“This series is very interesting to me. It has it ups and its downs. But I think so far I am enjoying the adventure whit the family and there friends. You should check out this series if you like Sci-fi and see what you think. * I received this book from the author in exchange for an honest review*”
For more reviews, book trailers, author interviews, all download links (Volume I is free as an ebook) and purchase links, go to http://www.sallyember.com Look right; scroll down.
All covers and logo art by WillowRaven.
My reviews are on “SF SIGNAL” “MIND MELD” #SciFi #TV of 2015!
James Aquilone was kind enough to invite and include me in this amazing roster of sci-fi authors’ TV reviews for science-fiction series in 2015.
Mine are at the bottom, for the mini-series on the SyFy Channel, Childhood’s End, based on Arthur C. Clarke’s short story, and the Agent X series on TNT, starring Sharon Stone and Jeff Hephner.
Visit, comment, subscribe!
“Best of 2015” Book Lists from several sources, including PASTE online zine’s “30 #Best” in #Fiction, #Nonfiction and #YA Fiction from 2015
I present only the lists, here, with titles and authors for fiction and a brief categorization for nonfiction. Go to the links to read each reviewer’s summary and opinions of each entry, below. I also present a few alternative lists and authors, just so you know some of what else is out there.
Read! Enjoy! Buy/borrow books! Write reviews!
(NOTE: PASTE also provides the 30 best cookbooks, 18 documentaries about writers, and more at http://www.pastemagazine.com/books )
30 Best Fiction of 2015 from PASTE
[20 of 30 are male. Sigh.]
By Frannie Jackson & Tyler R. Kane | December 16, 2015
1. Fates and Furies by Lauren Groff
2. Language Arts by Stephanie Kallos
3. The Wolf Border by Sarah Hall
4. City on Fire by Garth Risk Hallberg
5. Purity by Jonathan Franzen
6. The Harder They Come by T.C. Boyle
7. The First Bad Man by Miranda July (short story collection)
8. So You Don’t Get Lost in the Neighborhood by Patrick Modiano
9. You Too Can Have a Body Like Mine by Alexandra Kleeman
10. Woman with a Blue Pencil by Gordon McAlpine
11. Did You Ever Have a Family by Bill Clegg
12. Fortune Smiles by Adam Johnson (short story collection)
13. The Water Knife by Paolo Bacigalupi
14. Our Souls at Night by Kent Haruf
15. The Incarnations by Susan Barker
16. The Unfortunates by Sophie McManus
17. Sweetland by Michael Crummey
18. Suitcase City by Sterling Watson
19. Submission by Michel Houellebecq
20. Paradise City by Elizabeth Day
21. The Unnoticeables by Robert Brockway
22. Seveneves by Neal Stephenson
23. The Rocks by Peter Nichols
24. Girl at War by Sara Nović
25. Golden Son by Pierce Brown
26. Trigger Warning by Neil Gaiman (short story collection)
27. Golden State by Stephanie Kegan
28. Morte by Robert Repino
29. A Poet of the Invisible World by Michael Golding
30. The Nightingale by Kristin Hannah
Here are some other fiction lists “best of 2015” from different perspectives, which I appreciate enormously. Please go peruse these annotated lists at the links provided, below, to pick from each a few to read yourself! Ask your local library and bookstores to carry your favorites! Write reviews!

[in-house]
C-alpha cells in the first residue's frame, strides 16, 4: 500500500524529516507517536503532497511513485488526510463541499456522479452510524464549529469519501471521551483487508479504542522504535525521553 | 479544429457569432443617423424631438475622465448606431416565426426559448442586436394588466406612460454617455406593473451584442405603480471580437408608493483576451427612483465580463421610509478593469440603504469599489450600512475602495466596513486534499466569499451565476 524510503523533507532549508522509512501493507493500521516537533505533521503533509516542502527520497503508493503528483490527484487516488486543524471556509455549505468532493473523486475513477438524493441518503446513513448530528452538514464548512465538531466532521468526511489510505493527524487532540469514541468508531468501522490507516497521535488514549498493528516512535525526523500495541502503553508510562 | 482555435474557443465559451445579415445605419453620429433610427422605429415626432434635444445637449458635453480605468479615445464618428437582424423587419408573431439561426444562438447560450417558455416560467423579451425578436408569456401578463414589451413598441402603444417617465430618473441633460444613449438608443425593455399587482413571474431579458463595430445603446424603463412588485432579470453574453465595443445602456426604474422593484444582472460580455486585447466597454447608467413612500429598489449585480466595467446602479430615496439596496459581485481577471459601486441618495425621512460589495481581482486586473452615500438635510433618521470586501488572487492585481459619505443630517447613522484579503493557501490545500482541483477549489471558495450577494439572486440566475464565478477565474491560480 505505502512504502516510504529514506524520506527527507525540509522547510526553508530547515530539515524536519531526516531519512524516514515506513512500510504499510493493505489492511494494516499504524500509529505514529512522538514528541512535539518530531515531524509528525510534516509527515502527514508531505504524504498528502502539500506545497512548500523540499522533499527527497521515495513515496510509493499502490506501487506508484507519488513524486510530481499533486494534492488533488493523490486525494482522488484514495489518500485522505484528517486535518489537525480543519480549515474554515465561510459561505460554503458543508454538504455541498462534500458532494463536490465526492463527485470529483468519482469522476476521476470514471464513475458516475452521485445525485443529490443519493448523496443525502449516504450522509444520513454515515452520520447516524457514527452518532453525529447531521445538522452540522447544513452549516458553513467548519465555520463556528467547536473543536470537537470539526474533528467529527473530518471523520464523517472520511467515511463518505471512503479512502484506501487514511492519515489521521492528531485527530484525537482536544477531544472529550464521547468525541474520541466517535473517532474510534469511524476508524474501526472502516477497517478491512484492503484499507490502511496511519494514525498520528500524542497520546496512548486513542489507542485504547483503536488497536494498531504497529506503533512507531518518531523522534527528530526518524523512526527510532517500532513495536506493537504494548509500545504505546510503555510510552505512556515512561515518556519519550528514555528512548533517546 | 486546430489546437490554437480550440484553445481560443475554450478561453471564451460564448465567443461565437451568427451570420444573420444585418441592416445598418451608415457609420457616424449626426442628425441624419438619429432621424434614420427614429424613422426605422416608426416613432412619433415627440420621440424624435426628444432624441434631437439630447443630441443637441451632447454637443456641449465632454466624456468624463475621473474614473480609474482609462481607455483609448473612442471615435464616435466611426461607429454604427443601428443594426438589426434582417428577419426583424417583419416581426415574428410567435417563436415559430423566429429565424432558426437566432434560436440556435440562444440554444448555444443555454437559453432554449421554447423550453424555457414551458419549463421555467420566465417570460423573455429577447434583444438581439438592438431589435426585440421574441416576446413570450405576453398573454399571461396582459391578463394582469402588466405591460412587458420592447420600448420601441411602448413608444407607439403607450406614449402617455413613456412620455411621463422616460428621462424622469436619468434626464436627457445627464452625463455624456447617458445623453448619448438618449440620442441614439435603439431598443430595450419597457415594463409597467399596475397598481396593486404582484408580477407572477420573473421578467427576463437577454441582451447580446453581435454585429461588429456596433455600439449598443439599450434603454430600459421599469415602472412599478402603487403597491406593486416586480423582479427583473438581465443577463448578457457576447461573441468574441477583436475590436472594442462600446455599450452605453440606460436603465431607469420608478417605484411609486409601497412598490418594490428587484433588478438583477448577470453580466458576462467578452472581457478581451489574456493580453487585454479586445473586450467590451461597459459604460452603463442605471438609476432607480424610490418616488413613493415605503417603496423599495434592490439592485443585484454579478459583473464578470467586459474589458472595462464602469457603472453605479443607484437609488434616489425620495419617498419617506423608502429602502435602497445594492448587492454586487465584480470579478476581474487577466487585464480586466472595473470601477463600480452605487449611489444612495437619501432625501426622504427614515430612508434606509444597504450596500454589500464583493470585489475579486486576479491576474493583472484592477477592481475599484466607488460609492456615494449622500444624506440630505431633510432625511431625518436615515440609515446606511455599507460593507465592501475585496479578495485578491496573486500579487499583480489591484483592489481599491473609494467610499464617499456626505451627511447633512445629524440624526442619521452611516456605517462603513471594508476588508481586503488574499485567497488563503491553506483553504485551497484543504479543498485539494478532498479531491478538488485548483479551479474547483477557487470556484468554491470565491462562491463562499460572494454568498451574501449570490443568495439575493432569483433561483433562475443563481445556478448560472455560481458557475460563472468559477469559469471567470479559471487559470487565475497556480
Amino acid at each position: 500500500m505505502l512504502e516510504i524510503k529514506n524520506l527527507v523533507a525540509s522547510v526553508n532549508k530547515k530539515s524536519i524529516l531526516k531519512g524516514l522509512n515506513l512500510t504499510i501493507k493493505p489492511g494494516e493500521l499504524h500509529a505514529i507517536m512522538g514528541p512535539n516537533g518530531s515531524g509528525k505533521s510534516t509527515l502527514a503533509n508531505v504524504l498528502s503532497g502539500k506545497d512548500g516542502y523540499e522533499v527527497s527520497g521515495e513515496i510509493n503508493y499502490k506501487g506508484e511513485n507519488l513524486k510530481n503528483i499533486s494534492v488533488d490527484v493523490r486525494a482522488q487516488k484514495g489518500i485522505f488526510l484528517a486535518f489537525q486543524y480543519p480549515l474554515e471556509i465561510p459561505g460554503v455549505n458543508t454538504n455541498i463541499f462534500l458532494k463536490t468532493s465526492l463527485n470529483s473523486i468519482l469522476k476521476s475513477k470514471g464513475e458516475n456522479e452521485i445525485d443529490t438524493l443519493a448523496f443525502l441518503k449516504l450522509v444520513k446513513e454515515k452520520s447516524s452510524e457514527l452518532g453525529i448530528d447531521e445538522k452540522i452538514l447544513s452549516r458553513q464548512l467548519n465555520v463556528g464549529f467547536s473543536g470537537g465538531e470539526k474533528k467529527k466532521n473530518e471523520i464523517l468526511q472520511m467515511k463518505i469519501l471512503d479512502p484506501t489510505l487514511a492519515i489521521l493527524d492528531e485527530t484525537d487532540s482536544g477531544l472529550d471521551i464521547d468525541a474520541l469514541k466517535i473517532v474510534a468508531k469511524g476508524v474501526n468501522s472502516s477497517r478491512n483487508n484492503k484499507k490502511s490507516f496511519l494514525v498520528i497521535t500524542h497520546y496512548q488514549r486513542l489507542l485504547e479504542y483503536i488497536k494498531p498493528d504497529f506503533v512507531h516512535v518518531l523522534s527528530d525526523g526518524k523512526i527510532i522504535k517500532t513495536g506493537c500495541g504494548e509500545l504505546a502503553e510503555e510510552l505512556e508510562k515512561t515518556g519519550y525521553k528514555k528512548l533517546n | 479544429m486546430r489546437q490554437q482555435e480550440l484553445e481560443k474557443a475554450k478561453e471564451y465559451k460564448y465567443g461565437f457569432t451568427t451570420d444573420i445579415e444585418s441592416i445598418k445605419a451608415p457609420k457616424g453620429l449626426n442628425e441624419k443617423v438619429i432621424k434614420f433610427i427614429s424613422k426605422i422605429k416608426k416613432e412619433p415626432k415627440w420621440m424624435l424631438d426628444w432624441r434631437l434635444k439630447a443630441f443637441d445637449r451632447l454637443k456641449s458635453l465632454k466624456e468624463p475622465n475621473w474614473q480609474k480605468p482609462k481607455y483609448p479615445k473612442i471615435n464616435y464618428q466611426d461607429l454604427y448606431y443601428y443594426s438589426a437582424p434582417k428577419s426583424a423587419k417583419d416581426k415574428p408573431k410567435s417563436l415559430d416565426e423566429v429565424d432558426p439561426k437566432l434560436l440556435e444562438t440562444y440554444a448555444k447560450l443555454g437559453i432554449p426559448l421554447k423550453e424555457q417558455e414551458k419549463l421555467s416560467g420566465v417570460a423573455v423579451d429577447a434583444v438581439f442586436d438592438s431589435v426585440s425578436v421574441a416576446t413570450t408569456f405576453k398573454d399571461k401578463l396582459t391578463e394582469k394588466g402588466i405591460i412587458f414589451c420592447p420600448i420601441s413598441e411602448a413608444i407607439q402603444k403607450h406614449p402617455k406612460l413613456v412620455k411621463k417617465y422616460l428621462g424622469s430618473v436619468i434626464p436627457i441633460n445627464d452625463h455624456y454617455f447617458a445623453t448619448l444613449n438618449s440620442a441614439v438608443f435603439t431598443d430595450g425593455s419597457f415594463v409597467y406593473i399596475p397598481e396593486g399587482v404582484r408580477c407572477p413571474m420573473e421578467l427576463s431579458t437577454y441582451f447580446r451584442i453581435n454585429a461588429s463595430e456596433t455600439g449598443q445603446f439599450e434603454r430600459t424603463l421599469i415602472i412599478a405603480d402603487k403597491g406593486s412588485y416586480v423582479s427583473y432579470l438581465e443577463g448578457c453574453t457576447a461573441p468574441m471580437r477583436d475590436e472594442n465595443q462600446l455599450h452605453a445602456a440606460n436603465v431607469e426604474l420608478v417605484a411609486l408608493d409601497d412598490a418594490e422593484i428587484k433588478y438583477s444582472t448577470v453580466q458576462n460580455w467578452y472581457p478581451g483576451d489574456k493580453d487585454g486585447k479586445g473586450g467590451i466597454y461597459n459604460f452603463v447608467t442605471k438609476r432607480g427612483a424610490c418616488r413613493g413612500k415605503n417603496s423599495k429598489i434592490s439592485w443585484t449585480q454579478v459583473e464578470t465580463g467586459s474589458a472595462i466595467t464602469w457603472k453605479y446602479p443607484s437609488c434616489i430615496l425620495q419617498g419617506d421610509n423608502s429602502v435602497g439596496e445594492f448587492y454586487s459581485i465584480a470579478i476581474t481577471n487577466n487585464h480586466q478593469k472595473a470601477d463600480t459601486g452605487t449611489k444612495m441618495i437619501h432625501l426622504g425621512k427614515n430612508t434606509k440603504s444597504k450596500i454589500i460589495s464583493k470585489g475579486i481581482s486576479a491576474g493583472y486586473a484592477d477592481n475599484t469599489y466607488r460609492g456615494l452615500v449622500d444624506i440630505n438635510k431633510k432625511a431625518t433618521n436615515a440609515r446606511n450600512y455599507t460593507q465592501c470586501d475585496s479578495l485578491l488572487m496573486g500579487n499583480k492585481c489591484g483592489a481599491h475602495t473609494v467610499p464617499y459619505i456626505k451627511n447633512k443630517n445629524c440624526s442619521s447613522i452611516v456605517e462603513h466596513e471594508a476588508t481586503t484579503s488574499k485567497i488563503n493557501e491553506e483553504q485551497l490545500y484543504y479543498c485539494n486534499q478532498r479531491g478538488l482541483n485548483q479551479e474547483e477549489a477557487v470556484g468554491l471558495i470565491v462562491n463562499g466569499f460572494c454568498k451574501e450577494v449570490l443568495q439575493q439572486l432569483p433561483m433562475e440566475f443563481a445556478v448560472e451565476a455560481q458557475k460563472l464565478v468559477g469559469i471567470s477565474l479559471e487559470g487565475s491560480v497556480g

“Top 10 Feminist Books of 2015” 12/23/15 by Kitty Lindsay from Ms. Magazine
Has a mix of fiction, poetry and non-fiction with titles almost no one else lists (big surprise), with several written by some of feminism’s iconic leaders and award-winning authors (even has two male authors!), including:
God Help the Child by Toni Morrison (Fiction)
I Know Why The Caged Bird Sings by Maya Angelou (Autobiography; poetry) (a re-issue from 1969, commemorating her passing in 2015)
Stone Mattress by Margaret Atwood (Fiction; short story collection)
My Life on the Road by Gloria Steinem (Memoir)
Then Comes Marriage: United States v. Windsor and the Defeat of DOMA by Roberta Kaplan with Lisa Dickey (Non-Fiction)
How To Grow Up by Michelle Tea (Memoir)
Headscarves and Hymens: Why the Middle East Needs a Sexual Revolution by Mona Eltahawy (Non-Fiction)
Octavia’s Brood: Science-Fiction Stories From Social Justice Movements Edited by Walidah Imarisha and adrienne maree brown (Science-Fiction Anthology; including authors Tananarive Due, LeVar Burton, Terry Bisson and essayists, activists, artists, filmmakers, journalists) ALSO, editor adrienne maree brown, “an independent science-fiction scholar and a social justice activist, has been chosen as the 2015-16 Le Guin Feminist Science Fiction Fellow. Brown lives in Detroit, Michigan…. The Le Guin Feminist Science Fiction Fellowship, now in its third year, is sponsored equally by the Center for the Study of Women in Society, Robert D. Clark Honors College, and the UO Libraries Special Collections and University Archives. The award supports travel for the purpose of research on, and work with, the papers of feminist science fiction authors housed in the Knight Library”; AND editor, Walidah Imarisha wins the Tiptree Award (named for feminist female author who wrote under the name “James Tiptree, Jr.,” in order to get published in the sci-fi world as a woman) and cash prize for 2015!